Another thing which Nicarete taught to her girls was to care for nothing but money. Beauty or gruesomness, let alone love or hate, were not factors. By the age of ten Neaira had fully understood those rules. Instead of hollering at the sailors in the harbor in tawdry makeup and lewd clothing like most Corinthian prostitutes, she cooly navigated the social network that had been built for her, calculation presiding over her relations with the men of the Corinthian elite. By the time she was twelve her renown had spread beyond Corinth and she was visited by famous people, notably from Athens, who leased her (quite literally, by signing a lease with her owner Nicarete) for the duration of trips accross the Mediterranean, and she started to cultivate a faithful clientele from every corner of what was, at the time, the world.

Timanoridas and Eucrates

Riding the wave of her popularity, Neaira drove her already very high prices to unaffordable levels. What originally seemed like an overpresumptuous, damaging move was really the smartest decision of her career, but it is unknown whether this was voluntary or accidental. Her prohibitive rates incited two of her faithful clients, Timanoridas and Eucrates, to pool their resources together and buy her from Nicarete for the considerable sum of three thousand drachmas. To them, it meant enjoying Neaira for less money, but to Neaira, it meant what she'd anticipated for years: freedom from her owner Nicarete.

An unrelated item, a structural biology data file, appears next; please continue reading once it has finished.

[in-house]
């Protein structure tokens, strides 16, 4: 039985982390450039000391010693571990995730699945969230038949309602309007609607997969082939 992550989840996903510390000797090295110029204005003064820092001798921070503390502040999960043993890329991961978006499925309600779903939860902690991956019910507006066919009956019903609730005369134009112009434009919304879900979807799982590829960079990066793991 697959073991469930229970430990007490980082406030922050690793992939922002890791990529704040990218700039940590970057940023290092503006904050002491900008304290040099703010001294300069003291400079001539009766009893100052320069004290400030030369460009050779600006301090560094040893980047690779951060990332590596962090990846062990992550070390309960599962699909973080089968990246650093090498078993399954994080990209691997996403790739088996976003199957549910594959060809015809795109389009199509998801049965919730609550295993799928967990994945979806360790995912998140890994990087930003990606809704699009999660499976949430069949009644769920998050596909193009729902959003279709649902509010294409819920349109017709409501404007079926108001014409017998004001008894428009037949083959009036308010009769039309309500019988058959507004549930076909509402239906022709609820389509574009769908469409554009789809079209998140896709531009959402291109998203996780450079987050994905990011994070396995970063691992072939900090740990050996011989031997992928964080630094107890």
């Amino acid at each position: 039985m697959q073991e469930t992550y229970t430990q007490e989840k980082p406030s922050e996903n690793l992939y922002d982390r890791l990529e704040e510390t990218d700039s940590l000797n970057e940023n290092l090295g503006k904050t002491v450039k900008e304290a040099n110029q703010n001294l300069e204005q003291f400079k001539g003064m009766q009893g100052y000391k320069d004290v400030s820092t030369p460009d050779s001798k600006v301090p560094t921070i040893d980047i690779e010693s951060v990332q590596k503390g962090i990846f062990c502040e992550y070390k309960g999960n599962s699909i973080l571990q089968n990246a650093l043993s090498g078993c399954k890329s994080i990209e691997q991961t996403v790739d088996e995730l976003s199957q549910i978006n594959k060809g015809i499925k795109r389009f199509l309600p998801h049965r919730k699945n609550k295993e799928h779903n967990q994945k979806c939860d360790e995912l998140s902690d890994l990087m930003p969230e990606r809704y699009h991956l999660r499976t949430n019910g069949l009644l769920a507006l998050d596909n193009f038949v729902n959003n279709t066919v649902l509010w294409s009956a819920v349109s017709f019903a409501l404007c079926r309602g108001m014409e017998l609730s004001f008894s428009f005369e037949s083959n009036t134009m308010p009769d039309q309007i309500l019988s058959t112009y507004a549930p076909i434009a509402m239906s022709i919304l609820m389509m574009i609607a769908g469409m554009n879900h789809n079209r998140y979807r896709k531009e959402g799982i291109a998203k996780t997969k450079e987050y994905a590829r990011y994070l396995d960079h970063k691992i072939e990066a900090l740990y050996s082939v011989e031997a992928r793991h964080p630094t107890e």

This ménage à trois/co-ownership arrangement worked flawlessly until Timanoridas got engaged to marry—with a free bride from a citizen family, of course—and decided to stop paying for a concubine. Eucrates might have wanted to buy back Timanoridas' half of Neaira, but instead she convinced them to allow her to buy herself back, thus earning her freedom, something which was very rarely allowed to slaves.

She contacted her former clients and got them to contribute money to this cause, notably Phrynion, an Athenian citizen who was famous for being a viveur. He acted as an intermediary for her, since women were not allowed to make financial transactions. With the contributions from Neaira's vast and wealthy clientele, and her most likely weighty savings, she was able to pay back the 3,000 she had been bought for, and thus buy her freedom. After Phrynion had helped her with the transaction, she accompanied him on his journey home to Athens.


Prostitution was a legitimate, thriving business in Athens. Any free man could wander in one of the well advertized brothels in the city. There, half naked slave girls lay on the floor in lascivious postures which emphasized their best traits, and the citizen could choose any of them. However, Neaira was past that. She was no longer a porne but a hetaira, Phyrnion's concubine, who lived with him and went with him to parties and dinners.